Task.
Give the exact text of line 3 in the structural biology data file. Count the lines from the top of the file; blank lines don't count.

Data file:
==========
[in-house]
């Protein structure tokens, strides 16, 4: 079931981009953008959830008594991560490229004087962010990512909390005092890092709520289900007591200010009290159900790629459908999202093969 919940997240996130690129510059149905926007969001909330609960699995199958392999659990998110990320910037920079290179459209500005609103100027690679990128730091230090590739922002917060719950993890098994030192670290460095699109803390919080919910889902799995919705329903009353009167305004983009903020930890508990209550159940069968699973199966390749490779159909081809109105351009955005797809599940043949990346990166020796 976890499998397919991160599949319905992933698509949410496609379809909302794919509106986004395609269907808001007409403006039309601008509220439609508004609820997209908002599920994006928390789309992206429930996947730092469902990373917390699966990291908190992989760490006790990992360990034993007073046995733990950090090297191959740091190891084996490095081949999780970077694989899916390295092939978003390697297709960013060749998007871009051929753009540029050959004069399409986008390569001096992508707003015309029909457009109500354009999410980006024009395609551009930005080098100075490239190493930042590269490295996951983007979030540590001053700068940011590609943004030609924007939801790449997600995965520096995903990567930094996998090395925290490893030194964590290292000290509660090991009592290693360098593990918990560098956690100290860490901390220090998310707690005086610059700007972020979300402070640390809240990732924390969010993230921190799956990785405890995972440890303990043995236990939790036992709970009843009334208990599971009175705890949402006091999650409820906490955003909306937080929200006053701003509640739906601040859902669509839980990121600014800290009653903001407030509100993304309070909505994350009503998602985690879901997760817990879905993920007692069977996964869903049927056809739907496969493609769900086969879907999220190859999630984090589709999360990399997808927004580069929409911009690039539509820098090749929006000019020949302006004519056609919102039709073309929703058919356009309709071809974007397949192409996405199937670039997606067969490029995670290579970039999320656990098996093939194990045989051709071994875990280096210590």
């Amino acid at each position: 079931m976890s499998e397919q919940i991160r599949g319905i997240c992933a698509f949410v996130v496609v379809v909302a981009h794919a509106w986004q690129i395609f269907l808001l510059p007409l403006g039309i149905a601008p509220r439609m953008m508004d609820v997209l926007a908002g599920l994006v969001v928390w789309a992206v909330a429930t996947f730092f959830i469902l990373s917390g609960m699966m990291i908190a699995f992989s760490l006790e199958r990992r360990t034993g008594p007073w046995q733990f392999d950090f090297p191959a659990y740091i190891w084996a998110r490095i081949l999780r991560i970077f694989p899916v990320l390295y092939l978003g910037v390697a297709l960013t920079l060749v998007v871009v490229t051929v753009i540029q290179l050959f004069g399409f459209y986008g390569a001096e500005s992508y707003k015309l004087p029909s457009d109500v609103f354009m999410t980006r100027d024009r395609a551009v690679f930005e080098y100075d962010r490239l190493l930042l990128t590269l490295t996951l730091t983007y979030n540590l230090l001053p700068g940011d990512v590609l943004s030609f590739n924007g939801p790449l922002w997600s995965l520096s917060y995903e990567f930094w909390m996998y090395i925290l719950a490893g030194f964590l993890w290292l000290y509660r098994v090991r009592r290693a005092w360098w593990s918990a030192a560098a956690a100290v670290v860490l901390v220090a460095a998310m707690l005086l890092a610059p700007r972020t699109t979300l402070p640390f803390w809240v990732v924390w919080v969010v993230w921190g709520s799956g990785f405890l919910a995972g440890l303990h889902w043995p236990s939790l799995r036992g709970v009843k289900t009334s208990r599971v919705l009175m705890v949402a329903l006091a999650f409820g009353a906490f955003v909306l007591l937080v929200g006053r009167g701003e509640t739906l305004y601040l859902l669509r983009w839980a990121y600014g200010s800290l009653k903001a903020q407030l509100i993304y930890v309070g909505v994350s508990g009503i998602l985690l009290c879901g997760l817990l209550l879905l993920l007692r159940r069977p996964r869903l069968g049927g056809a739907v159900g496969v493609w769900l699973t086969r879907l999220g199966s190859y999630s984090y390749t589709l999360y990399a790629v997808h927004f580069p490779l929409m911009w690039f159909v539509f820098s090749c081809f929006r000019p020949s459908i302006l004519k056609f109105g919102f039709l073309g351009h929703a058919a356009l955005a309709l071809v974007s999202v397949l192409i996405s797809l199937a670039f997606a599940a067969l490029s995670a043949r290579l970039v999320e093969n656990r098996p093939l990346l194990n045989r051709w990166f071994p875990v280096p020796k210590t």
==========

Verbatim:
């Amino acid at each position: 079931m976890s499998e397919q919940i991160r599949g319905i997240c992933a698509f949410v996130v496609v379809v909302a981009h794919a509106w986004q690129i395609f269907l808001l510059p007409l403006g039309i149905a601008p509220r439609m953008m508004d609820v997209l926007a908002g599920l994006v969001v928390w789309a992206v909330a429930t996947f730092f959830i469902l990373s917390g609960m699966m990291i908190a699995f992989s760490l006790e199958r990992r360990t034993g008594p007073w046995q733990f392999d950090f090297p191959a659990y740091i190891w084996a998110r490095i081949l999780r991560i970077f694989p899916v990320l390295y092939l978003g910037v390697a297709l960013t920079l060749v998007v871009v490229t051929v753009i540029q290179l050959f004069g399409f459209y986008g390569a001096e500005s992508y707003k015309l004087p029909s457009d109500v609103f354009m999410t980006r100027d024009r395609a551009v690679f930005e080098y100075d962010r490239l190493l930042l990128t590269l490295t996951l730091t983007y979030n540590l230090l001053p700068g940011d990512v590609l943004s030609f590739n924007g939801p790449l922002w997600s995965l520096s917060y995903e990567f930094w909390m996998y090395i925290l719950a490893g030194f964590l993890w290292l000290y509660r098994v090991r009592r290693a005092w360098w593990s918990a030192a560098a956690a100290v670290v860490l901390v220090a460095a998310m707690l005086l890092a610059p700007r972020t699109t979300l402070p640390f803390w809240v990732v924390w919080v969010v993230w921190g709520s799956g990785f405890l919910a995972g440890l303990h889902w043995p236990s939790l799995r036992g709970v009843k289900t009334s208990r599971v919705l009175m705890v949402a329903l006091a999650f409820g009353a906490f955003v909306l007591l937080v929200g006053r009167g701003e509640t739906l305004y601040l859902l669509r983009w839980a990121y600014g200010s800290l009653k903001a903020q407030l509100i993304y930890v309070g909505v994350s508990g009503i998602l985690l009290c879901g997760l817990l209550l879905l993920l007692r159940r069977p996964r869903l069968g049927g056809a739907v159900g496969v493609w769900l699973t086969r879907l999220g199966s190859y999630s984090y390749t589709l999360y990399a790629v997808h927004f580069p490779l929409m911009w690039f159909v539509f820098s090749c081809f929006r000019p020949s459908i302006l004519k056609f109105g919102f039709l073309g351009h929703a058919a356009l955005a309709l071809v974007s999202v397949l192409i996405s797809l199937a670039f997606a599940a067969l490029s995670a043949r290579l970039v999320e093969n656990r098996p093939l990346l194990n045989r051709w990166f071994p875990v280096p020796k210590t």